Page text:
The petition effort has its basis in the belief that the judiciary is somehow supposed to be "responsive" to the desires of the electorate.  This is a misunderstanding of the the third branch's role.

Legislatures are sent to vote on public policy and they are sent by electors with the expectation that they will pursue the goals that caused the people to send them to seat of government.

The Executive, President or Governor, is supposed to see to the goals the people expressed when they elected him.  To a greater or lesser extent, the legislative branch and the Executive Branch are supposed to be "responsive".  If they don't do more or less exactly what we want, we know how to get rid of them.  They must respond to us.

We send (and every state does this differently) judges to the bench to be impartial and to apply the law to the facts without fear or favor.  Think about this:  It is impossible to be BOTH impartial and responsive at the same time.  In judges, we prize and seek judges who are skilled, of course, but, above all, are imbued with impartiality and integrity.  If society, or aspects of it, can recall or bully judges into deciding things "their" way, then we have no more independent judiciary.  Or, to put it another way, we have no effective third branch of government.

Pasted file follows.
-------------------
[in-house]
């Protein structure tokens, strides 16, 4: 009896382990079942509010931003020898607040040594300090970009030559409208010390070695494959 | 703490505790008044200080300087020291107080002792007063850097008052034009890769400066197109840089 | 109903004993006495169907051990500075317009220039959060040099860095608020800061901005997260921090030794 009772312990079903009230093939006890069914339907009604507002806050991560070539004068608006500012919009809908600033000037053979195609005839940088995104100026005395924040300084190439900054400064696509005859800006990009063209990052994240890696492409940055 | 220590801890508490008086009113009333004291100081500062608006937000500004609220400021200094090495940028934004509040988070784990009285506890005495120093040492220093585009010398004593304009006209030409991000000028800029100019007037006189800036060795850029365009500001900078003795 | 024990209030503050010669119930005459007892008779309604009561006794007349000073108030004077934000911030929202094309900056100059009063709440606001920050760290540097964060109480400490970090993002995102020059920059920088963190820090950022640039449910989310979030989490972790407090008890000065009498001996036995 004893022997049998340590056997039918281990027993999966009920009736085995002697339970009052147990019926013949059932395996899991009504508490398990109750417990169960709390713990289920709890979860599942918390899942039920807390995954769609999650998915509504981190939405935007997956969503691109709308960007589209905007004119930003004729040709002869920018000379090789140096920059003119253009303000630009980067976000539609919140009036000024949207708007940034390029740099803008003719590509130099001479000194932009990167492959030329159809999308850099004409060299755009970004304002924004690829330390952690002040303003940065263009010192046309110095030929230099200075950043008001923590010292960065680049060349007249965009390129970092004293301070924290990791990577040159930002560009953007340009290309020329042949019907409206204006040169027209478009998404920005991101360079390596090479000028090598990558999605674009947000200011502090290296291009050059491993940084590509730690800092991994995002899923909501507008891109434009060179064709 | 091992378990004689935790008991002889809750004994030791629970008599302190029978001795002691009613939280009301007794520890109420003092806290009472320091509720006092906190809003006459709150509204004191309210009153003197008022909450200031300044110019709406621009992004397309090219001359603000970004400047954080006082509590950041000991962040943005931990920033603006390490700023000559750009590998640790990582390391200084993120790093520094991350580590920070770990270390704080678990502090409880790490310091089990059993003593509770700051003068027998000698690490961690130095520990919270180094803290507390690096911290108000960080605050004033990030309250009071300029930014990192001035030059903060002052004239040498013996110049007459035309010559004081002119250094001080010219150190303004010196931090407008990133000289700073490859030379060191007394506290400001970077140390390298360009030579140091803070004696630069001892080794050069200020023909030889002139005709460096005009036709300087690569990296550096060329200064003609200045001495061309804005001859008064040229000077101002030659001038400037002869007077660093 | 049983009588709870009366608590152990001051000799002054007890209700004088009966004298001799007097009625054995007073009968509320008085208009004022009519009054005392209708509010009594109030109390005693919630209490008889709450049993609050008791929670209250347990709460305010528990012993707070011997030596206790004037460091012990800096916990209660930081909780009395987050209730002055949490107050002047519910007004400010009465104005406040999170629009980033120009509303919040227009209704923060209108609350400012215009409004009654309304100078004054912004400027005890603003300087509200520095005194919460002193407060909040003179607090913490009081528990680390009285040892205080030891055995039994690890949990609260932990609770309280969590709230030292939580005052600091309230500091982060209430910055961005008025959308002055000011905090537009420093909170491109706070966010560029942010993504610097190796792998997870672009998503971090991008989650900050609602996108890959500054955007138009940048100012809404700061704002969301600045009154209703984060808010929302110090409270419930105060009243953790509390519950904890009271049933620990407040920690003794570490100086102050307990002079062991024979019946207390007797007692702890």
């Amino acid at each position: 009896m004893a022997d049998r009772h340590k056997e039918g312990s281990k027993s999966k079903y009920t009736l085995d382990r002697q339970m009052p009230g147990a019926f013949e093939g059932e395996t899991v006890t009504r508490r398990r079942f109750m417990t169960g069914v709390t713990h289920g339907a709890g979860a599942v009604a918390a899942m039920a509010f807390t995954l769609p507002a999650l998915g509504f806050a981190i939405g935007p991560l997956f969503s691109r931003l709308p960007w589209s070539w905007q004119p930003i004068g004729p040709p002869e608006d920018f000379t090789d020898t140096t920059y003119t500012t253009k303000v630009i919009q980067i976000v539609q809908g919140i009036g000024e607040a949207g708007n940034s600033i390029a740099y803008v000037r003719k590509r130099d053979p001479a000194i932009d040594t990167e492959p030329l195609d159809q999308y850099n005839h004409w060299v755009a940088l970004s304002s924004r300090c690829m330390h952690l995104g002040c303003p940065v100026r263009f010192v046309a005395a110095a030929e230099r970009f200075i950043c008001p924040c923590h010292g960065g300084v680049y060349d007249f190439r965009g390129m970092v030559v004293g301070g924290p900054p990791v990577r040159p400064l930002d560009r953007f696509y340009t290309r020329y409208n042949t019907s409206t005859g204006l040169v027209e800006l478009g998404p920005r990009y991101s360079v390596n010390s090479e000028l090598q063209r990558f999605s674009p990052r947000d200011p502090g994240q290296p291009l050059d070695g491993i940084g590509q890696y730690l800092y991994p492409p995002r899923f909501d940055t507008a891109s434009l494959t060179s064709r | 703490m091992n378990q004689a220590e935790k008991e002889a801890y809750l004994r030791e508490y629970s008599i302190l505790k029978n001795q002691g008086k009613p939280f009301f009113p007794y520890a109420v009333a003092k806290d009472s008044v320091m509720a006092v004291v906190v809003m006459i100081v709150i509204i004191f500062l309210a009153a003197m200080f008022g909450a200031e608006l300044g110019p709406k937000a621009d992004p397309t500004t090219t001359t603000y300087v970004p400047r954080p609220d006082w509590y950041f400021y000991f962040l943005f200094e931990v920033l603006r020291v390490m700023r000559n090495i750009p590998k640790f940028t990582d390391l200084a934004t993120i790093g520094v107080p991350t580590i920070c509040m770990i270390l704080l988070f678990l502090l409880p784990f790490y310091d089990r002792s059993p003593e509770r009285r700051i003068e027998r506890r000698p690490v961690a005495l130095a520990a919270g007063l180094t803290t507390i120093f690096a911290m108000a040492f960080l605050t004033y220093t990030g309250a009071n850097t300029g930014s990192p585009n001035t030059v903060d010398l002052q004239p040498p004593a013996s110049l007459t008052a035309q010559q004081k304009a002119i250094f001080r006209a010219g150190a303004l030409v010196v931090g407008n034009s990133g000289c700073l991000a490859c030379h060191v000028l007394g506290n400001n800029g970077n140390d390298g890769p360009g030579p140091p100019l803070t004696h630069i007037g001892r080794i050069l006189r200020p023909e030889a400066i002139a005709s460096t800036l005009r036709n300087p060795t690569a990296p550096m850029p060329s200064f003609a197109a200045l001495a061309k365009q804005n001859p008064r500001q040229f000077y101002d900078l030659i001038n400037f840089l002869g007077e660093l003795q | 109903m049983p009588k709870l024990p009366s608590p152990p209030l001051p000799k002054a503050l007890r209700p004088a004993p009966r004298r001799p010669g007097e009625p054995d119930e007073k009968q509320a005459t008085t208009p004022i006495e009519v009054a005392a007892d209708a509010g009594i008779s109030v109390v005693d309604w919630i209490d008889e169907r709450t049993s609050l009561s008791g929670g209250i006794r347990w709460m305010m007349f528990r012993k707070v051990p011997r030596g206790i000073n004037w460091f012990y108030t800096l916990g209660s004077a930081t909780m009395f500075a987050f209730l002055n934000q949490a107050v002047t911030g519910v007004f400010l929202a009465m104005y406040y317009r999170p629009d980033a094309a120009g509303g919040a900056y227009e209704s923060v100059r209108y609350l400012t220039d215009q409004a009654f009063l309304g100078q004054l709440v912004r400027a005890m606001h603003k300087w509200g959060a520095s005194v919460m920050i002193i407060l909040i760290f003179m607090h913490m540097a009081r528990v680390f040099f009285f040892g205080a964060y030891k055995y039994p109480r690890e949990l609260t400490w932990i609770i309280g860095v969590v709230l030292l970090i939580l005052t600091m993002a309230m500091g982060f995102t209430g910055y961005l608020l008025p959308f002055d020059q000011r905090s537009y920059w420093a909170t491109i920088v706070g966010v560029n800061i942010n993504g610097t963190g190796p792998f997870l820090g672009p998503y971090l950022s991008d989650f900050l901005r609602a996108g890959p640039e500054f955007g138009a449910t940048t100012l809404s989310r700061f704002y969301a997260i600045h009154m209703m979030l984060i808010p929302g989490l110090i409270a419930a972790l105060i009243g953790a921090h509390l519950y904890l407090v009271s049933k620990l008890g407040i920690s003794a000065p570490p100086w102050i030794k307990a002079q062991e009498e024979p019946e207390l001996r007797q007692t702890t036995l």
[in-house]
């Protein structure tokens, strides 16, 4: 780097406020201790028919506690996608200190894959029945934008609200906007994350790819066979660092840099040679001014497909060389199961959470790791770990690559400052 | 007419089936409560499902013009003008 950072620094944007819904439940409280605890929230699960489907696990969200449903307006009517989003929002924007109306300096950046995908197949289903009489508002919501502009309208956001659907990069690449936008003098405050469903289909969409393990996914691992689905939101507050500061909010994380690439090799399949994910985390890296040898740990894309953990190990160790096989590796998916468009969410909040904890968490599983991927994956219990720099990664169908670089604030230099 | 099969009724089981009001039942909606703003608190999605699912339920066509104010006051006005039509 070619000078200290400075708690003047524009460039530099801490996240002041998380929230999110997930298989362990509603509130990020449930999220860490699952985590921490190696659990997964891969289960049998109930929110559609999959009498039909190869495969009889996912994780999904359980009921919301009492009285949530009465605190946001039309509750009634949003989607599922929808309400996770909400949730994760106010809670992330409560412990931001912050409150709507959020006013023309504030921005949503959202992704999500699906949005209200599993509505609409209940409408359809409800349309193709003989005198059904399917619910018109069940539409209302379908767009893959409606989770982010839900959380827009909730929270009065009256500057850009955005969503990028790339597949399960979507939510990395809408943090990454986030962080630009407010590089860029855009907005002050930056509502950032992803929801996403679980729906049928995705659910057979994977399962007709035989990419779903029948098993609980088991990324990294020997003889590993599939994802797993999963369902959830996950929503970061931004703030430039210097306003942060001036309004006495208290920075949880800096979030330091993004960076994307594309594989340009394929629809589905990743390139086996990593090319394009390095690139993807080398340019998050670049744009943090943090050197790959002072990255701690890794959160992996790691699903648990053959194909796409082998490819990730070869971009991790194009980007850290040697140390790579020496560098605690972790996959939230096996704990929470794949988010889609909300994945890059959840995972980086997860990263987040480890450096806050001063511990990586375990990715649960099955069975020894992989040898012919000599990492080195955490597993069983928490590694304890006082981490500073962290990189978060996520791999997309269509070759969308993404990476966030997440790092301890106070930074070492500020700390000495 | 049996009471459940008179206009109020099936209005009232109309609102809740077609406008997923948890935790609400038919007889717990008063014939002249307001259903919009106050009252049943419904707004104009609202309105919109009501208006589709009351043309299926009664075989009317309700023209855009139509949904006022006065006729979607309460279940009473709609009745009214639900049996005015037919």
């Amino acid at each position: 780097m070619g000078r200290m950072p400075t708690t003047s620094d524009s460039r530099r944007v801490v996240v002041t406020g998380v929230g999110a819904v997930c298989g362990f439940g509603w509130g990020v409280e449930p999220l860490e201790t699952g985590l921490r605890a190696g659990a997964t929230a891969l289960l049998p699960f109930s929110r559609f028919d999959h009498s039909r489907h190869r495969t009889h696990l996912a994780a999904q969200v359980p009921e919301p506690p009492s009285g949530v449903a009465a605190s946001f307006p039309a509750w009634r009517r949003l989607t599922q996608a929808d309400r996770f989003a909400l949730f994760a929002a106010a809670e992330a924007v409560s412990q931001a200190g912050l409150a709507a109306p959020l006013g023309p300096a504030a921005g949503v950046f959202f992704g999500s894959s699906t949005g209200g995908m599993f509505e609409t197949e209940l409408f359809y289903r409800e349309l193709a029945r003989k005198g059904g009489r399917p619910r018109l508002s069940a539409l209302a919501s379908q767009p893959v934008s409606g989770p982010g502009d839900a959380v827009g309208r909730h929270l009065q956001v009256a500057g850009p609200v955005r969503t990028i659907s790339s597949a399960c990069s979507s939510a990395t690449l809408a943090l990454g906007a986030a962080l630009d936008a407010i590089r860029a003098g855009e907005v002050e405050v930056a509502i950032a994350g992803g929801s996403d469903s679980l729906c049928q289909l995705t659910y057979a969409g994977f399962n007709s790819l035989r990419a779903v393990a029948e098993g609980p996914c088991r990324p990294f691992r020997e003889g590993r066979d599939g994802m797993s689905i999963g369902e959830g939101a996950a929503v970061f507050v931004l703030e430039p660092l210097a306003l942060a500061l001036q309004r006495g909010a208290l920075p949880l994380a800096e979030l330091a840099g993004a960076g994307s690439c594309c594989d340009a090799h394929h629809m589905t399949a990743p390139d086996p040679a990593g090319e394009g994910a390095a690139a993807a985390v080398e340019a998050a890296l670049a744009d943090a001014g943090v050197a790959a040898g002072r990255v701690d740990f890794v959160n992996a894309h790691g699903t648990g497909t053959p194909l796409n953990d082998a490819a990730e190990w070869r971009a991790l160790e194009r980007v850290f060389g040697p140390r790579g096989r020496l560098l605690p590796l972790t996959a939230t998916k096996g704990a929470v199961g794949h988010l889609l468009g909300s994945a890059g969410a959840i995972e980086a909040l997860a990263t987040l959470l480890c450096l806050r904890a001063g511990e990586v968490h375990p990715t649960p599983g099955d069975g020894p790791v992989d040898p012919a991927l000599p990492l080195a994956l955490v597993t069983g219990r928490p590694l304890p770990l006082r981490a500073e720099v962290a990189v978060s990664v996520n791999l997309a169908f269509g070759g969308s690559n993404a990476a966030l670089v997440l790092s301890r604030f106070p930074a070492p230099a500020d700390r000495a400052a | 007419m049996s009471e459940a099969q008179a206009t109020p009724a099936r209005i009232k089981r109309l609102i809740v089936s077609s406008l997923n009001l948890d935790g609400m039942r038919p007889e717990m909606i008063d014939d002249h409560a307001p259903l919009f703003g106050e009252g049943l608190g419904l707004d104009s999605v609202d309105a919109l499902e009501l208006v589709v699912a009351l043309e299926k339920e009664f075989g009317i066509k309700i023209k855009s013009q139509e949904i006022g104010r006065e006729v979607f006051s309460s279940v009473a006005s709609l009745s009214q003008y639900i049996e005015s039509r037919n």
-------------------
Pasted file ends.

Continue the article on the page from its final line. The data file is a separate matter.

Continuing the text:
It is not difficult to imagine how badly a two-legged stool works.

Australia went through kind of similar social movement last decade.  Their then Chief Justice, Sir Gerard Brennan (no relation to Babs) had some interesting remarks and observations then, that apply nicely to our current situations.

" But the implications for our society are profound. Judicial independence does not exist to serve the judiciary; nor to serve the interests of the other two branches of government. It exists to serve and protect not the governors but the governed. But, you may ask, if that is so, why do we see so much ill-informed criticism of the judiciary? There are many answers to this question, but it cannot be doubted that one answer is this: there is a lack of awareness of the extent to which the peace and order of our society depend upon the maintenance of a strong and independent judiciary as the third arm of government...."